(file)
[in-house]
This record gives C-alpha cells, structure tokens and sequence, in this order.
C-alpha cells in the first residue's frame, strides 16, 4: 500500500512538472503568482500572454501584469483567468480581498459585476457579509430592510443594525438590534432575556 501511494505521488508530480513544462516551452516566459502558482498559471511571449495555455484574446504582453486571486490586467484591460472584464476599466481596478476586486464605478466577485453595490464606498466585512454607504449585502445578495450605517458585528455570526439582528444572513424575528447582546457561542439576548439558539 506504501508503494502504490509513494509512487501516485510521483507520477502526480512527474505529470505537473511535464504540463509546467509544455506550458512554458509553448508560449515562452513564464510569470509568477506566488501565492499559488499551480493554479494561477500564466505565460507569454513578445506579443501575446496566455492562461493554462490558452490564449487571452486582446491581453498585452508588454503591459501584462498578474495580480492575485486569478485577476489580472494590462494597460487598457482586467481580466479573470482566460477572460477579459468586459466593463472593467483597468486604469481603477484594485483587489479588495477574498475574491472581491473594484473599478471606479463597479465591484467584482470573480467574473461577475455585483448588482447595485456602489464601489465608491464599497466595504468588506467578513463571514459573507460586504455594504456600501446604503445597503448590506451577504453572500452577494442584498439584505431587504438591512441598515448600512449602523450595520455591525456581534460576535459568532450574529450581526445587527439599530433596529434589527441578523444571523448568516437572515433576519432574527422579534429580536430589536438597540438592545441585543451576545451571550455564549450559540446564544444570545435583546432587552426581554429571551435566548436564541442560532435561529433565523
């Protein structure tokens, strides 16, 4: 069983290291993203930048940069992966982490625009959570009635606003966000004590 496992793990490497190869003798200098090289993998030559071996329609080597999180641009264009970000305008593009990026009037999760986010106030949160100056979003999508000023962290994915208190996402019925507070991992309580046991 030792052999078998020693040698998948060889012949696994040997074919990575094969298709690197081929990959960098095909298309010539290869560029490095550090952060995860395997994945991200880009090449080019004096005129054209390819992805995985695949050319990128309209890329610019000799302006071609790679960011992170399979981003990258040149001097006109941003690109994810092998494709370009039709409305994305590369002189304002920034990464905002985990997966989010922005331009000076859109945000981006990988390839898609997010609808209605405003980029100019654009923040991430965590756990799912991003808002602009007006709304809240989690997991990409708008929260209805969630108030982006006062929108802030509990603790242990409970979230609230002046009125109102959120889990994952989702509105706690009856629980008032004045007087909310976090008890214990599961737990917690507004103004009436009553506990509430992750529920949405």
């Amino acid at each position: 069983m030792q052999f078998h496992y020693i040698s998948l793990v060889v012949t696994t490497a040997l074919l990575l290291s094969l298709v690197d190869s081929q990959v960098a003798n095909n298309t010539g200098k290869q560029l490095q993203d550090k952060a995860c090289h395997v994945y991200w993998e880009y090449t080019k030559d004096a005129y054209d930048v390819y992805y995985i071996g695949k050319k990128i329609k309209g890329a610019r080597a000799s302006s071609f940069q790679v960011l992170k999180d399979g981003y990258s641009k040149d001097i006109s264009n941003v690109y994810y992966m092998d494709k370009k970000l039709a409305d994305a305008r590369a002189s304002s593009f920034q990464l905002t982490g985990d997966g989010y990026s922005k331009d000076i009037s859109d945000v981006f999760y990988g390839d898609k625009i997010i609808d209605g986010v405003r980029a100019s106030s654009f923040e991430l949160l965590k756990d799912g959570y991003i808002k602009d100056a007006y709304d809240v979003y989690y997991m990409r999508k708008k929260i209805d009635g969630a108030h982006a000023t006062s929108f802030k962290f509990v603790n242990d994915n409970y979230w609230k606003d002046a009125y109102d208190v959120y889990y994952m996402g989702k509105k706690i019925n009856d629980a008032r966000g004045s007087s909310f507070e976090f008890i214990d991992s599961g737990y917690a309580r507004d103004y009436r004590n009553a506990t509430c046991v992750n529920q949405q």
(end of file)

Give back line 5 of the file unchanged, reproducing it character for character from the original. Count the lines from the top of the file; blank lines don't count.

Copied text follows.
């Amino acid at each position: 069983m030792q052999f078998h496992y020693i040698s998948l793990v060889v012949t696994t490497a040997l074919l990575l290291s094969l298709v690197d190869s081929q990959v960098a003798n095909n298309t010539g200098k290869q560029l490095q993203d550090k952060a995860c090289h395997v994945y991200w993998e880009y090449t080019k030559d004096a005129y054209d930048v390819y992805y995985i071996g695949k050319k990128i329609k309209g890329a610019r080597a000799s302006s071609f940069q790679v960011l992170k999180d399979g981003y990258s641009k040149d001097i006109s264009n941003v690109y994810y992966m092998d494709k370009k970000l039709a409305d994305a305008r590369a002189s304002s593009f920034q990464l905002t982490g985990d997966g989010y990026s922005k331009d000076i009037s859109d945000v981006f999760y990988g390839d898609k625009i997010i609808d209605g986010v405003r980029a100019s106030s654009f923040e991430l949160l965590k756990d799912g959570y991003i808002k602009d100056a007006y709304d809240v979003y989690y997991m990409r999508k708008k929260i209805d009635g969630a108030h982006a000023t006062s929108f802030k962290f509990v603790n242990d994915n409970y979230w609230k606003d002046a009125y109102d208190v959120y889990y994952m996402g989702k509105k706690i019925n009856d629980a008032r966000g004045s007087s909310f507070e976090f008890i214990d991992s599961g737990y917690a309580r507004d103004y009436r004590n009553a506990t509430c046991v992750n529920q949405q």